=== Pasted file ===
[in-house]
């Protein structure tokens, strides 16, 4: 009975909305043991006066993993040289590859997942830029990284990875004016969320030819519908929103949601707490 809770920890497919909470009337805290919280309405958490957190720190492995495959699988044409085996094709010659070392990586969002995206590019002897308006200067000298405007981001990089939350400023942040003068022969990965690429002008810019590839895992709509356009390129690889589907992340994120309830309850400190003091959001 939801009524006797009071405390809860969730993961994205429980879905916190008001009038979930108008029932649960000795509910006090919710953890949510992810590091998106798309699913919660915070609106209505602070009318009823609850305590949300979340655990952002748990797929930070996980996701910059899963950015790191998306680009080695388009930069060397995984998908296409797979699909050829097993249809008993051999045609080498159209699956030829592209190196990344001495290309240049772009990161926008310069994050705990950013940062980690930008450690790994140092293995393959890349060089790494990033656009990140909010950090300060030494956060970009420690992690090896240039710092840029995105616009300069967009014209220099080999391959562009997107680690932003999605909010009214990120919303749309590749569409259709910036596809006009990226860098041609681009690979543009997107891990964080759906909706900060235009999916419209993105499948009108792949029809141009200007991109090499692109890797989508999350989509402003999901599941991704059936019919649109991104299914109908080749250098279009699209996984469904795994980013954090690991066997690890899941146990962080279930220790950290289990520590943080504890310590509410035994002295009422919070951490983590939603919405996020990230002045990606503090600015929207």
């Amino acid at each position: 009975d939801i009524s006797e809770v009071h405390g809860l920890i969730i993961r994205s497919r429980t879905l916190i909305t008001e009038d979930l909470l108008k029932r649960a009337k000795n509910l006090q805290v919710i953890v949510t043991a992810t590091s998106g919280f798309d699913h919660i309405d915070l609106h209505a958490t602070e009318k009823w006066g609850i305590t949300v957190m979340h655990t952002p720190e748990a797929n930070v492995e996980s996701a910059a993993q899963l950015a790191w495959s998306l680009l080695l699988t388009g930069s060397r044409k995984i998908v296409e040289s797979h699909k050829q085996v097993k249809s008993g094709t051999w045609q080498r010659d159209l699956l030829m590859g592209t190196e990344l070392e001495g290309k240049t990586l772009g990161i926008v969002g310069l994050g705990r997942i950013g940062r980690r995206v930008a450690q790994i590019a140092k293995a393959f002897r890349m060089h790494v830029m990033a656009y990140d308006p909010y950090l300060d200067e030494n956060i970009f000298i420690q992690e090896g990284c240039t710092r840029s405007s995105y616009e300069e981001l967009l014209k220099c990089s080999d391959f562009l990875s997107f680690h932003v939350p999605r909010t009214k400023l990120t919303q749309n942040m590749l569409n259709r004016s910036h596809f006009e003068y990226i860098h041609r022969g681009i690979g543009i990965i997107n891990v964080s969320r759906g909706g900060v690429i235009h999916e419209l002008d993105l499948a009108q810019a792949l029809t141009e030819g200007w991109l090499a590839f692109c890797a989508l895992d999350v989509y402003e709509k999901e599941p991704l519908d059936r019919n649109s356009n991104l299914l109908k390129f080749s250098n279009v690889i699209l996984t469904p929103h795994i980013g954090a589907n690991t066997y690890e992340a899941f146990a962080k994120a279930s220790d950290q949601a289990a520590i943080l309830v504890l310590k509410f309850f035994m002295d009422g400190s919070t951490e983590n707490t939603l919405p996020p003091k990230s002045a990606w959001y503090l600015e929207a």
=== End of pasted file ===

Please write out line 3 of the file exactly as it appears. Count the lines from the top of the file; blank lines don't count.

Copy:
């Amino acid at each position: 009975d939801i009524s006797e809770v009071h405390g809860l920890i969730i993961r994205s497919r429980t879905l916190i909305t008001e009038d979930l909470l108008k029932r649960a009337k000795n509910l006090q805290v919710i953890v949510t043991a992810t590091s998106g919280f798309d699913h919660i309405d915070l609106h209505a958490t602070e009318k009823w006066g609850i305590t949300v957190m979340h655990t952002p720190e748990a797929n930070v492995e996980s996701a910059a993993q899963l950015a790191w495959s998306l680009l080695l699988t388009g930069s060397r044409k995984i998908v296409e040289s797979h699909k050829q085996v097993k249809s008993g094709t051999w045609q080498r010659d159209l699956l030829m590859g592209t190196e990344l070392e001495g290309k240049t990586l772009g990161i926008v969002g310069l994050g705990r997942i950013g940062r980690r995206v930008a450690q790994i590019a140092k293995a393959f002897r890349m060089h790494v830029m990033a656009y990140d308006p909010y950090l300060d200067e030494n956060i970009f000298i420690q992690e090896g990284c240039t710092r840029s405007s995105y616009e300069e981001l967009l014209k220099c990089s080999d391959f562009l990875s997107f680690h932003v939350p999605r909010t009214k400023l990120t919303q749309n942040m590749l569409n259709r004016s910036h596809f006009e003068y990226i860098h041609r022969g681009i690979g543009i990965i997107n891990v964080s969320r759906g909706g900060v690429i235009h999916e419209l002008d993105l499948a009108q810019a792949l029809t141009e030819g200007w991109l090499a590839f692109c890797a989508l895992d999350v989509y402003e709509k999901e599941p991704l519908d059936r019919n649109s356009n991104l299914l109908k390129f080749s250098n279009v690889i699209l996984t469904p929103h795994i980013g954090a589907n690991t066997y690890e992340a899941f146990a962080k994120a279930s220790d950290q949601a289990a520590i943080l309830v504890l310590k509410f309850f035994m002295d009422g400190s919070t951490e983590n707490t939603l919405p996020p003091k990230s002045a990606w959001y503090l600015e929207a």